How to check a populated gantry for square


I can not easily measure the gantry with a measuring tape to see if it is square on the diagonal because there are a lot of stuff mounted on the gantry.

Is there any smart way of doing this?

/ Oskar

I did a gcode for cut 4 dots at 400 mm distance in a square.
than I mounted a Vbit and wit the MPCNC cutted the 4 dots 1mm deep.
Than I took the diagonal measure for check the squareness.
This was enough for my wish, I hope it can be helpfull for you.

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Ah okey, so no measuring of gantry needed then.

I will try that too! Did you every have that 400x400 square being not square, if so, did you change anything to make it square?

If the diagonal of the cutted square results equal, than you are fine.
If not than you need to move the feets (see the annex pdf)
Annex also a 400 mm square dxf: (39.3 KB)

In order for this test to be accurate, you first need to have the axes what you believe to be square. Said another way, your feet could be perfectly square, but if your axes are not square with the feet, then this test would display a parallelogram. Getting the axes square means using either calibrated physical endstops or electronic endstops. If in your tests you are close to square but not exactly on square, you can make the finer adjustment to get square by 1) adjusting the endstops or 2) adjusting the firmware. See the Testing and Calibration section of this page for firmware adjustment.

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So I jogged the machine in a 40x40cm square in the middle of the table with a pen now and got this result:

So I guess I need to adjust my physical end stops?

Tweak one endstop. did you double check that all 4 sides are actually 40cm?


No, X axis was 40cm (or maybe 39.8), but Y axis was almost 39.5cm everytime.

I have tweaked one endstop since!

But this is the result I get:

After one 40x40 it becomes a line gets offset when it starts to draw the square the second time.

Tweaking the endstop didn’t make it more or less square then before.

Have you checked the grub screws on your Y pulleys? If the configuration for steps per mm is the same on both axes but the actual length moved is different from the commanded move on Y, then there’s most likely something mechanical wrong on that axis. Grub screws has been the culprit multiple times.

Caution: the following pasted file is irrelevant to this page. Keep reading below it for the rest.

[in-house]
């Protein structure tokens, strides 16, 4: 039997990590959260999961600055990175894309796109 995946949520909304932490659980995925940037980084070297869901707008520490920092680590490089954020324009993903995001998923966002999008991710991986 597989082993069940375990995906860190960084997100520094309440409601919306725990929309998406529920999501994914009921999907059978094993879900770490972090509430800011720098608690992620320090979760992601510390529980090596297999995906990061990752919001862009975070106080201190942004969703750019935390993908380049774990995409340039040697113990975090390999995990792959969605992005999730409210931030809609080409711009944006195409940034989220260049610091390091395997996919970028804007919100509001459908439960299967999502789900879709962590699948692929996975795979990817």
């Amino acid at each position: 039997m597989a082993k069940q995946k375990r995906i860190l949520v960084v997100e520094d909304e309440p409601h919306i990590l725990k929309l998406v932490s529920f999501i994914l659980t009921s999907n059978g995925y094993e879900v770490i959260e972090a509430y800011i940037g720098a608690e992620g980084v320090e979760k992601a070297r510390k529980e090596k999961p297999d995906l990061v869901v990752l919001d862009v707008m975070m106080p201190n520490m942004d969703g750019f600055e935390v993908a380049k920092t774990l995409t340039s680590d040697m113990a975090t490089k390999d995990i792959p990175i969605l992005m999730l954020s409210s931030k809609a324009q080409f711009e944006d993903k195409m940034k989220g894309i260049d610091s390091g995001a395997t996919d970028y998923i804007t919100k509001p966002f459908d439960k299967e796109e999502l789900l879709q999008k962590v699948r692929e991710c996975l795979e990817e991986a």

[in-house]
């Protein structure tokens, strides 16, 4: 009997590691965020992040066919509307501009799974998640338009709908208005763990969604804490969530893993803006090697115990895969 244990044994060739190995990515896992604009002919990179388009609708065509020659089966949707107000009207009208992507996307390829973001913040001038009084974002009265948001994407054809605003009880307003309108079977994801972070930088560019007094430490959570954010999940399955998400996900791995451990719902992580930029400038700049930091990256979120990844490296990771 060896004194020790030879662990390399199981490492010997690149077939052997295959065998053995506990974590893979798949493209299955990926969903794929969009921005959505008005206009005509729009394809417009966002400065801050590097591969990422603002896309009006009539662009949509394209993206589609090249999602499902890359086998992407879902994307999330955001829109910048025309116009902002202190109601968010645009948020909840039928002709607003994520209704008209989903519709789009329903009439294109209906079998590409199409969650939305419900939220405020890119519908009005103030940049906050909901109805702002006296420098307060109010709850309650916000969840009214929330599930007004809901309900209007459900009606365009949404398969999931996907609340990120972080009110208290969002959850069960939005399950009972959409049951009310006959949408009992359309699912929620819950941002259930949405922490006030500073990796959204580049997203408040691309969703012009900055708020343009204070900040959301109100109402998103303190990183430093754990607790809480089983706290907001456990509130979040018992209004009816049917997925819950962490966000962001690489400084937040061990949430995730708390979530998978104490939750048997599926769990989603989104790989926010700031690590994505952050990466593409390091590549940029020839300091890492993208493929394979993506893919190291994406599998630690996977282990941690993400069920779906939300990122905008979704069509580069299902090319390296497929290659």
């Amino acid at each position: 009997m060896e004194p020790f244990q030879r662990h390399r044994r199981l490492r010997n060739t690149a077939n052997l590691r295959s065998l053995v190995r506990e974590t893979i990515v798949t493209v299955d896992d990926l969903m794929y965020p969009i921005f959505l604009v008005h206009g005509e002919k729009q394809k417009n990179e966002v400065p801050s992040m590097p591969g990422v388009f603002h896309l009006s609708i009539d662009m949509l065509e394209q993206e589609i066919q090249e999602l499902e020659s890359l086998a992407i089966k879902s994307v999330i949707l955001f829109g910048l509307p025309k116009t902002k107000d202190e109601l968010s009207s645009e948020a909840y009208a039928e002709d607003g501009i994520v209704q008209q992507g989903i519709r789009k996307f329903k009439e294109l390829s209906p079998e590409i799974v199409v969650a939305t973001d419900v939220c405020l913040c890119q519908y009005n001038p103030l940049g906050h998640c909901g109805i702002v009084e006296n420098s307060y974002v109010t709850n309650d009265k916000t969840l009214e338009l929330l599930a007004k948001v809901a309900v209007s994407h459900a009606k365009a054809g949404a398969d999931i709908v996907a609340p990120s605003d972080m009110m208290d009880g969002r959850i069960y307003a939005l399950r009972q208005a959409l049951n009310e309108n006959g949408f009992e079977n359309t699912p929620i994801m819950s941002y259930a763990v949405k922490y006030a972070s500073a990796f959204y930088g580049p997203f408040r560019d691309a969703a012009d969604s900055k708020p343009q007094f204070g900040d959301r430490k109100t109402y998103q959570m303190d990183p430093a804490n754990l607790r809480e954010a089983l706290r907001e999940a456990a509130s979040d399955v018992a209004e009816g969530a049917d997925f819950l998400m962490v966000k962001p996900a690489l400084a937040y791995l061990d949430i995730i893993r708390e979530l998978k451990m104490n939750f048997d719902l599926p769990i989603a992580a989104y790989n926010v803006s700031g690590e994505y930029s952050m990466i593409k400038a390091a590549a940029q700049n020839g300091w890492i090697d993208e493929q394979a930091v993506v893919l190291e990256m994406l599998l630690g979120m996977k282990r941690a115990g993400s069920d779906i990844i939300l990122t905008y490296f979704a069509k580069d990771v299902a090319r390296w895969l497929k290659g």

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Y is my short axis, and I did check the grub screws on that pulley a couple of days ago. I unscrewed it and screwed it back. Seem to have been OKEY before and after.

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I am quite lost in why this is happening.

  • I’ve checked grub screws.
  • The pipes are square with the plastic parts holding them and so on.
  • Gantry pipes is square to the Z-axis pipes
  • Wheels are tightened perfectly so they have no wiggle room side to side.
  • It doesn’t rub against the table
  • Machine feels quite solid in all directions when trying to move it by hand with steppers on.

Actually the X-belts (my long axis) are rubbing against Z-pipes. But I guess that is not that big of a issue. Will fix this with some shims in the belt holders.

Looks like a solid machine. Is the double line caused by the wheels slipping to the side?

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I don’t know! But I did some measuring now since you asked! So now I know :smiley:

  • I ran the machine 40x40cm like before.
  • I measured the left wheel at the end of each square
  • Made 5 squares

Measured like this:

This are the results at the end of each square:

  1. 53.68
  2. 53.84 (+0.16)
  3. 54.39 (+0.55)
  4. 55.34 (+0.95)
  5. 56.01 (+0.67)

And this is how the lines look hehehe

I had this trouble, and I installed 3/4"x3/4" plywood tracks just inside the wheels. The wheels drag on it a little, but it has consistent position in X.

Some other people have used 3/4" aluminum angle brackets, or routed a small groove in the table for the wheels to ride in.

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Yes, I’ve seen that… But I didn’t know if it was a good idea. But since you tell me this I will start sketching up my version of it! Thanks!

Questions about it:

  • Will the friction caused by the wheels dragging on the guide rail affect the cut?
  • Is it enough to set up a guide rail for just one side and let the other side run with a guide rail?

I like the small groove also… Seems easier to achieve, but harder to tweak if it goes wrong.

Also, is this the reason why it does draw a 90 degree square?

If you overdo it, I am sure it will. I just used a nail gun to tack them down, using the gantry as a guide, making sure the first one was square to the table. I will say that you can make this bind. You don’t want that. It should travel straight on its own. This is just to cut off the worst offense. If you get it within a fraction of a mm or just touching, it will be more precise than that fraction of a mm.

IDK. You could try that but I would guess whatever force causes it to go to one side is reversed when travelling back. Your numbers went up and then down, so that kind of strengthens that argument.

Thanks Jeffe!

I also just noticed this…

Between these points I get following measurement… It is the center point of the wheel axis:

Outside: 308mm
Inside: 304.5mm

So they bow in a bit. That will surely cause problem I guess. The sides are 12mm MDF.

I will try to make a metal part that brings the wheels axis to square in the inside. If that makes sense.

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little off topic: are you using custom belt tensioners? Can you share them? :smiley:


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Here buddy:

Excellent! Thanks :smiley: